St. Louis Schools Watch Candidate Survey

We are sharing the St. Louis Schools Watch Newsletter’s Candidate Survey with their permission. The formatting has been altered to fit a one paragraph answer and without bullets. Candidates Adam Layne, David L. Jackson Jr., and Cydney Johnson did not participate in the Watch Survey.

1. Please supply a brief autobiography.

Donna Jones: My name is Donna Jones and I have proudly served on the St. Louis Board of Education since 2007. During my tenure on the board I have served as Secretary and Vice- President. I was born and raised in St. Louis and currently reside in Walnut Park. I am a mother to 7 wonderful children, and have been a St. Louis Public Schools parent for over 33 years. All of my children have attended / graduated from St. Louis Public Schools. I am now a grandmother to a St. Louis Public Schools student. For over 10 years I served as a PTO Board Member/ Chair at my children’s schools. Good citizenship, serving my community and advocating for children are very important to me. Outside of my school board service I enjoy the volunteer work I do in my community that allows me to serve in a multitude of ways, I particularly enjoy mentoring our youth. I am an activist that’s proven to be dedicated, knowledgeable, and qualified to advocate for the students, staff, and parents of St. Louis Public Schools.  I am Missouri Schools Boards Association Certified and prepared to work with the local school board, leaders, and community members to develop and implement policies that work in the best interest of our students.

Joyce Roberts: I am a candidate seeking to become a member of the St. Louis Public Schools Elected Board of Education. My family and I have resided in the city of St. Louis all our lives. I am also a homegrown product of the SLPS district, having served as a Local 420 teacher, and principal of Pierre Laclede Elementary recognized as Gold Star and Blue Ribbon awardee for consistent academic achievement. The students consistently met and exceeded local, state and federal benchmarks. I have served in a variety of capacities within the district. My lived experience as a parent, teacher, principal, and central office administrator (Director of Middle Schools, Assistant Superintendent of Low-performing Schools, and Assistant Superintendent of Professional Development) will bring a unique historical perspective and in-depth experience at every level in the district to the Board. I have a track record of excellence, accountability and a demonstrated willingness to build relationships among all the stakeholders. I retired in 2005.  In May, 2017 I received my D. Ed from the University of Missouri, St. Louis.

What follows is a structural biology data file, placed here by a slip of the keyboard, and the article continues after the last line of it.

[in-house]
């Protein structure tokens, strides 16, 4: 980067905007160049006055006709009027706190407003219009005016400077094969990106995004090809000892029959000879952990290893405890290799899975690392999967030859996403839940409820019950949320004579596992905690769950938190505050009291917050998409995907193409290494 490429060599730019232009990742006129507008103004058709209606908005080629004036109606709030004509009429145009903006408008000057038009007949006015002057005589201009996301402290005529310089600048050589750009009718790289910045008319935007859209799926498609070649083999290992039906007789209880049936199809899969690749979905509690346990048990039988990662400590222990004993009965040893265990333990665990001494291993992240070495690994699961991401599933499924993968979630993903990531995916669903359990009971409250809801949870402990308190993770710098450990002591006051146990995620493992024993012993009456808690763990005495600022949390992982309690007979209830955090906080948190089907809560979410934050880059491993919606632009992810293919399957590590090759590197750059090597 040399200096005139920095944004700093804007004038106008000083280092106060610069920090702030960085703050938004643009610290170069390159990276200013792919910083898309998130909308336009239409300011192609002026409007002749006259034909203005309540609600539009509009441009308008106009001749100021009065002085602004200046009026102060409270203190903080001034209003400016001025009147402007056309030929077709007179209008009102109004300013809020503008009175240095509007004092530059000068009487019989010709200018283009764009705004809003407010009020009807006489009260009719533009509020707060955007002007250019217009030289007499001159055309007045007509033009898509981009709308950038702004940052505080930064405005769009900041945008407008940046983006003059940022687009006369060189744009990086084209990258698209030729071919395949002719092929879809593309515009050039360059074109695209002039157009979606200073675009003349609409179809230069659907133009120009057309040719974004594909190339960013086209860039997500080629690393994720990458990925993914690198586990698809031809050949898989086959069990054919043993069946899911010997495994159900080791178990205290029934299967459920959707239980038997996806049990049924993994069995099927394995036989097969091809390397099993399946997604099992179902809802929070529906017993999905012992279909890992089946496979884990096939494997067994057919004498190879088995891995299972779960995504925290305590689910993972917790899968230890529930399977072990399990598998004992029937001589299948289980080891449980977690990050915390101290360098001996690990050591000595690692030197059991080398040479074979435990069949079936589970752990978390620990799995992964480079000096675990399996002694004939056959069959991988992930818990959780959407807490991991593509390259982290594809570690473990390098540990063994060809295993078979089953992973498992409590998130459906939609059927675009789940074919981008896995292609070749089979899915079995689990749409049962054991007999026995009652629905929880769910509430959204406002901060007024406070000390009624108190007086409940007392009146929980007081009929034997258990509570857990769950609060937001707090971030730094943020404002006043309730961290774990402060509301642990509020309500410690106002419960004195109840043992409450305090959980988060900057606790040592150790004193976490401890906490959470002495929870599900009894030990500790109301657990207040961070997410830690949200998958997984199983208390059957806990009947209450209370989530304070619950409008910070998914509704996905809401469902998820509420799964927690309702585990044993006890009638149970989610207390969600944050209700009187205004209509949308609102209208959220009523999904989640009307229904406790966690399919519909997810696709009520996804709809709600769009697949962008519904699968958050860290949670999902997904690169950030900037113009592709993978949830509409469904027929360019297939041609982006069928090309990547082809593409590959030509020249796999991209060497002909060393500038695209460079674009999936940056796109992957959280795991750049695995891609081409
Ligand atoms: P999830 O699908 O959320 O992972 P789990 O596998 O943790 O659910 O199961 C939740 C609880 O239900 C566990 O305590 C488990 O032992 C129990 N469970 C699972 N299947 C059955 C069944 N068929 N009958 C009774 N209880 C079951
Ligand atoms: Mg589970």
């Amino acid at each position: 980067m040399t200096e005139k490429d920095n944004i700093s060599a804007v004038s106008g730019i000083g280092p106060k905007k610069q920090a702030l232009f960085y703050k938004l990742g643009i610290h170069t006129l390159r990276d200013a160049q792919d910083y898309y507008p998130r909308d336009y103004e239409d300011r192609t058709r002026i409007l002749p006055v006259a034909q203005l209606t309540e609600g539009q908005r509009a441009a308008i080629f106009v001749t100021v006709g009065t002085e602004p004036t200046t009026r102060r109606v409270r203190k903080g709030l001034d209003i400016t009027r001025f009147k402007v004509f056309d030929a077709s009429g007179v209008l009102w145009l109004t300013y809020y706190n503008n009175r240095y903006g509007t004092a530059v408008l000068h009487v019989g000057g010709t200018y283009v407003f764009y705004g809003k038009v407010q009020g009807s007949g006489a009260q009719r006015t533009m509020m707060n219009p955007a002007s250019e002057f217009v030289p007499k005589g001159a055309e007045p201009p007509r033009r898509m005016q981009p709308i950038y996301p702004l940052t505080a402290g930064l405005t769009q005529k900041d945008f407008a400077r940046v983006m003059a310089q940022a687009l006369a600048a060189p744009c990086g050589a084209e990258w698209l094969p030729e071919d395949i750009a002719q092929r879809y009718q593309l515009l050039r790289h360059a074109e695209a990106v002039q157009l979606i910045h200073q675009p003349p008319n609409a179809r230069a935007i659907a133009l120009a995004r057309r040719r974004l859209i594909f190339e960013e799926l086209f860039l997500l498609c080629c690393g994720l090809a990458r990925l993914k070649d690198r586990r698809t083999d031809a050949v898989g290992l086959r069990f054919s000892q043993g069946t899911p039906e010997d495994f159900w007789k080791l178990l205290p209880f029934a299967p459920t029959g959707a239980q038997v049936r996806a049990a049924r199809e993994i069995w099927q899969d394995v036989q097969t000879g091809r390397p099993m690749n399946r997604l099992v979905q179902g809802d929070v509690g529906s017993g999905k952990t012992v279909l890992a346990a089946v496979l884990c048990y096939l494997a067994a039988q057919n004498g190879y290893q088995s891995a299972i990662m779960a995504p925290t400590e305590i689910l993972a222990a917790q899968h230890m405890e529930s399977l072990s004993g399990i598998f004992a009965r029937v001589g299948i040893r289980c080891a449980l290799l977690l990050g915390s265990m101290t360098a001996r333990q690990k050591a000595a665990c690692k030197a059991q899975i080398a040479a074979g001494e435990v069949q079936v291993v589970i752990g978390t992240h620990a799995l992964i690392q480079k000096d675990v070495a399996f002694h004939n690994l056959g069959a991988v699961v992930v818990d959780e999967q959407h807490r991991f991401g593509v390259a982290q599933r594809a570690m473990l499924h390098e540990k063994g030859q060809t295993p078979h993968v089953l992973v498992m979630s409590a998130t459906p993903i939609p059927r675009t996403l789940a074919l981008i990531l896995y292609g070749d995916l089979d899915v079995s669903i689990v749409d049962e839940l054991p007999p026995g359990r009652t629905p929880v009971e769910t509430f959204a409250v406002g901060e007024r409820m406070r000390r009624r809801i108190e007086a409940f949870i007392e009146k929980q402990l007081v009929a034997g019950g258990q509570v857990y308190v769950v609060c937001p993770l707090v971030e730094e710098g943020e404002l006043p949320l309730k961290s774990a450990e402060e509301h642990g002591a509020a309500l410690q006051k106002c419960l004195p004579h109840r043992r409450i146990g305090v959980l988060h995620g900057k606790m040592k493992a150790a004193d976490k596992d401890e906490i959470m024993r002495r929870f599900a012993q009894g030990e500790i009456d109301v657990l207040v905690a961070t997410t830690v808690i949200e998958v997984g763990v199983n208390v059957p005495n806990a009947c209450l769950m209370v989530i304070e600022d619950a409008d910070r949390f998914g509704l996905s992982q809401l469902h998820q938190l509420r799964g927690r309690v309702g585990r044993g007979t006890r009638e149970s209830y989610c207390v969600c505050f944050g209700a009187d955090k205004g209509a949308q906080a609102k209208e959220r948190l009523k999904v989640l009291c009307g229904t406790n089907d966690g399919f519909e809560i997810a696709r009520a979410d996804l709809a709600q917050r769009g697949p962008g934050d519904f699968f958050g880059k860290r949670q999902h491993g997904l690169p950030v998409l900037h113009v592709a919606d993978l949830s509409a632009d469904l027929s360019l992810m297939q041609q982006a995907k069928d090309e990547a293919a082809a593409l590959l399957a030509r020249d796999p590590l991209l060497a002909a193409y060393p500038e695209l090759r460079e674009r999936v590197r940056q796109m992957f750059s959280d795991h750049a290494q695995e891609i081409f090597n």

Bill Haas: I’m a semi-retired corporate lawyer with 20 years college and secondary teaching experience, currently a daily substitute for Ritenour Schools. I’ve served four terms on the St.Louis School Board. Among my accomplishments are the 9th grade dropout prevention initiative in 2001 or so which people credit with preventing our losing accreditation, working with Mary Armstrong to settle teacher negotiations in 2005 when the Slay slate of school board members was trying to break the union, initiating the audit of the St. Louis Schools from my friend Tom Schweich’s Auditor’s office, and this past school year initiating a pilot program of a second qualified adult in early child classrooms to improve reading scores, and other initiatives to improve early childhood reading.

Jared Opsal: I was born and raised in the St. Louis area and currently live in the Shaw neighborhood with my wife, daughter, and two dogs. I hold a Bachelor’s of Science in Health Education and a Masters of Public Administration. My professional experience began soon after high school when I began working for a internet technology company in Downtown St. Louis in 2002. After working in the corporate world for a handful of years, I decided to change career paths and become a public servant. Since 2010, I have worked and volunteered for non-profits focused on improving the health of children and adults as well as be the founding Executive Director of a new community development organization.

2. The SLPS is currently governed by an appointed Special Administrative Board, whose current term ends June, 30 2019.  The elected board has limited responsibilities. While possible, it is not guaranteed the elected board will return to power during the term for which you are running because the state board of education has the authority to extend the SAB for as many terms as they wish.  Why, then, are you running?